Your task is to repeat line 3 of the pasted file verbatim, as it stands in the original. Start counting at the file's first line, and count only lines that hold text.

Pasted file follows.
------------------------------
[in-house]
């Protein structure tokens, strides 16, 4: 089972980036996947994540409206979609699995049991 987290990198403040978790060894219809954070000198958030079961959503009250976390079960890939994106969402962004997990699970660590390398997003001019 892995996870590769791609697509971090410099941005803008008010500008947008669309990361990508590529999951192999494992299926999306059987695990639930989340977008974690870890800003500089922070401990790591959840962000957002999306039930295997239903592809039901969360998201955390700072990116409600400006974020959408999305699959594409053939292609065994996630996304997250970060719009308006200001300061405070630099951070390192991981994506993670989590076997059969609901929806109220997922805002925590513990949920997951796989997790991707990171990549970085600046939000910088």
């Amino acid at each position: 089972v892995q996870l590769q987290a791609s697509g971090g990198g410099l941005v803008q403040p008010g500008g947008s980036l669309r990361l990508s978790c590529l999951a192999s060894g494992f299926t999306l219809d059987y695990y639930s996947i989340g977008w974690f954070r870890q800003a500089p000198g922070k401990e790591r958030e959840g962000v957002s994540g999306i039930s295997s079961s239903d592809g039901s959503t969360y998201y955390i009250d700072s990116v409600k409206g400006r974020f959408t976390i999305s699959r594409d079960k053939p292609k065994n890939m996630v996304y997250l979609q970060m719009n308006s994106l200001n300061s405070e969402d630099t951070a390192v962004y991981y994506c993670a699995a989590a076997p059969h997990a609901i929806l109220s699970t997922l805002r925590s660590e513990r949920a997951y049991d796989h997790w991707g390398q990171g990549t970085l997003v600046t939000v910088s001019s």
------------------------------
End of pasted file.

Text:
């Amino acid at each position: 089972v892995q996870l590769q987290a791609s697509g971090g990198g410099l941005v803008q403040p008010g500008g947008s980036l669309r990361l990508s978790c590529l999951a192999s060894g494992f299926t999306l219809d059987y695990y639930s996947i989340g977008w974690f954070r870890q800003a500089p000198g922070k401990e790591r958030e959840g962000v957002s994540g999306i039930s295997s079961s239903d592809g039901s959503t969360y998201y955390i009250d700072s990116v409600k409206g400006r974020f959408t976390i999305s699959r594409d079960k053939p292609k065994n890939m996630v996304y997250l979609q970060m719009n308006s994106l200001n300061s405070e969402d630099t951070a390192v962004y991981y994506c993670a699995a989590a076997p059969h997990a609901i929806l109220s699970t997922l805002r925590s660590e513990r949920a997951y049991d796989h997790w991707g390398q990171g990549t970085l997003v600046t939000v910088s001019s």